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Good Employment Prospects for VET Graduates

December 8, 2016

The National Centre for Vocational Education Research (NCVER) has released the first findings from their student outcomes survey, which has revealed that the majority of VET graduates find themselves in full-time employment after finishing their training.

The student outcomes survey, which was published by NCVER was one of Australia’s first major Vocational Education and Training surveys to include both Commonwealth and state funded students as well as those who pay their own way. Data conducted for this survey was based on the employment outcomes, satisfaction with training and further study patterns of almost 44,000 graduates who completed a qualification in 2015.

Dr. Mette Creaser who is the National Manager of Statistics and Analytics at NCVER said that they have been able to provide more conclusive findings this year.

“The National Student Outcomes Survey has expanded this year and now provides a more comprehensive picture of national training outcomes. This is the first time we have information that reflects the outcomes of all VET graduates.”

The statistics specifically related to study patterns, revealed that 77.6% of VET graduates are employed after training and of those employed full-time, the median annual income is $56 000 per year.

Furthermore, 45.3% of those that weren’t employed before training are employed after, and 82.2% of graduates who undertook their training as part of an apprenticeship or traineeship were employed after training. These statistics are a positive indicator for both the VET sector and students considering partaking in a VET course, as they suggest training organisations are effectively teaching the skills required for employment.

Interestingly, the Australian Census conducted in 2011 had similar results. The census data revealed that around 23% of successful business owners had a bachelor degree or higher, while nearly 40% held a certificate level qualification, diploma or advanced diploma. In a statement made by Senator the Honourable Simon Birmingham last year, he accredited practical assessments and workplace training as key methods for VET providers being able to successfully shape future business moguls.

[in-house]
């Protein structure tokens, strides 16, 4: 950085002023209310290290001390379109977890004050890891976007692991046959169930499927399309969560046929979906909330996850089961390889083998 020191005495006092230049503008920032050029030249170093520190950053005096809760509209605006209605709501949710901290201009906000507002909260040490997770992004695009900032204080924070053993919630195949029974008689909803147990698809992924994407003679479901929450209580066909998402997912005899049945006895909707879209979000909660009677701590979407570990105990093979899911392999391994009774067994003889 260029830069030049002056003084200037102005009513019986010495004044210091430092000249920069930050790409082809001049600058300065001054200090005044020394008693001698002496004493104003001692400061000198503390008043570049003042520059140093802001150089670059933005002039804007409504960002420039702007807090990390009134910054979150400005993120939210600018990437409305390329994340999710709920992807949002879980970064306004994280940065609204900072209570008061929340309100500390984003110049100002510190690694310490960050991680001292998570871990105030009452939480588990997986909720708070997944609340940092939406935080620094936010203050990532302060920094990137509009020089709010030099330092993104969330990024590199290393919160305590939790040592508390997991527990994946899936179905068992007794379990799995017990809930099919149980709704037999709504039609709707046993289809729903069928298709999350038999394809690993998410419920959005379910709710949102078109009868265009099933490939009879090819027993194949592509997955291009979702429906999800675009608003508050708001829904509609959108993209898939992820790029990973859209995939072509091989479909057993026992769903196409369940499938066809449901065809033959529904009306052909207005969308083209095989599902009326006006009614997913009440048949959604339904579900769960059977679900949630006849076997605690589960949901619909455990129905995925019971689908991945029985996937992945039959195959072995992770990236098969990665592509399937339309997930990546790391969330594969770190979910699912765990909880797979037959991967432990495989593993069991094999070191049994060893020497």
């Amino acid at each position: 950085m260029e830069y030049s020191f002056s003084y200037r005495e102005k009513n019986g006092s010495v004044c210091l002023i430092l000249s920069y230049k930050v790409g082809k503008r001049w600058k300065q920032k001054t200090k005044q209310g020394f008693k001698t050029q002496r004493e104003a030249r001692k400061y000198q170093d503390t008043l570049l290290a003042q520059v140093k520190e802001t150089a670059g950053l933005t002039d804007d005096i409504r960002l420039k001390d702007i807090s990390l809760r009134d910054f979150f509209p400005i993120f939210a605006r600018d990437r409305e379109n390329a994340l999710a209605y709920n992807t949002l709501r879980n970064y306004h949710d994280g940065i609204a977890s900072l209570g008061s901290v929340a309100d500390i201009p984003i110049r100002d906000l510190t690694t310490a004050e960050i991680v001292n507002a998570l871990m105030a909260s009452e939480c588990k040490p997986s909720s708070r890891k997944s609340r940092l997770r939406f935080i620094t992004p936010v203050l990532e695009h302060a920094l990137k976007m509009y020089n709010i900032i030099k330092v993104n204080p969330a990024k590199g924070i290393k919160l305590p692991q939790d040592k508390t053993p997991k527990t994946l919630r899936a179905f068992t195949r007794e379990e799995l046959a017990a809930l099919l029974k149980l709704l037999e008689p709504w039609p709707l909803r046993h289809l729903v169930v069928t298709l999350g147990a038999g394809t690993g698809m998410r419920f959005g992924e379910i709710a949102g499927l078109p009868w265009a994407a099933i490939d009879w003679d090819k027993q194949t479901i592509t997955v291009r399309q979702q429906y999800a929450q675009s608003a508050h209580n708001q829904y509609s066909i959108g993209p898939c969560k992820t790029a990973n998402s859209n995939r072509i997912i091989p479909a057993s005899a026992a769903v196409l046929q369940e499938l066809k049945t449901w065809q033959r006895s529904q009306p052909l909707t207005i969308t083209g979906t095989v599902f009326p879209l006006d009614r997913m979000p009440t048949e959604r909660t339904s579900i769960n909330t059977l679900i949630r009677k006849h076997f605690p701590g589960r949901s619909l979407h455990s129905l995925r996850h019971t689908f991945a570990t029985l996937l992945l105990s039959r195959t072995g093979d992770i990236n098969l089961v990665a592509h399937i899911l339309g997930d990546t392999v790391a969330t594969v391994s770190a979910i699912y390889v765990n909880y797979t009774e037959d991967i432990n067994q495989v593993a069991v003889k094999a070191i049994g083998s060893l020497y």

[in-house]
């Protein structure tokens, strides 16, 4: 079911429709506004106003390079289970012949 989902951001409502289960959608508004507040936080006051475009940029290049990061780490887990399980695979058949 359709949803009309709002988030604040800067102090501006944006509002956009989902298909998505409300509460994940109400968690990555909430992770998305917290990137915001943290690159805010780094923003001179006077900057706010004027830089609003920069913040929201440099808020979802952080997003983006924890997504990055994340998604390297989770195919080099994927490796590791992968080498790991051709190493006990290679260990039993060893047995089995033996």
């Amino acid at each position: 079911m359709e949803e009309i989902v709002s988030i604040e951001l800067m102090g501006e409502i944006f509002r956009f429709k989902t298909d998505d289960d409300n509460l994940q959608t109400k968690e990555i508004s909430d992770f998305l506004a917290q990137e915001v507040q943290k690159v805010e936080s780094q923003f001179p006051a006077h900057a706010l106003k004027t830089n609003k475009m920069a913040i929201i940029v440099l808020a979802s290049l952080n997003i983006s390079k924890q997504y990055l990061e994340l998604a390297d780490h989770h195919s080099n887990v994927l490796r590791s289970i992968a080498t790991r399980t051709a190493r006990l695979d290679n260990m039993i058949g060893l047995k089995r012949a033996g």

“The hands-on approach to training is a key part of Vocational education and, vocational education is central to Australia’s economic growth, to our business productivity and to employment outcomes,” he said.

NCVER also closed examined student satisfaction levels, in the most recent survey. When asked about the training they had received, 86.1% of participants said they were satisfied with the overall quality of training; 88.0% would recommend their training provider and 90.6% would recommend their training. The majority of VET graduates (83.2%) fully or partly achieved their main reason for training.

These results bode well for training organisations currently in the process of collecting student feedback and conducting their end of year reports. It also paints a very different picture to the one presented by the Australian media, in which the sector has been portrayed as ‘scandal-ridden’ and ‘ripping off hundreds of students’.

Dr. Mette Creaser said it would be interesting to compare these results to those conducted next year.

“This was the first time that we have gathered such comprehensive data. This was also the first year that the government made a lot of serious crackdowns on VET FEE help and private Registered Training Organisations (RTOs) which may have had an effect on the favourable outcomes. It will be interesting to compare these statistics to those collected next year after the VET FEE-HELP loan has been overhauled, and see if there have been any improvements,” She said.

The National Student Outcomes Survey is an annual survey conducted in the first half of each year on behalf of the Australian, state and territory governments.

To access the results from the total VET graduate outcomes 2016, click here

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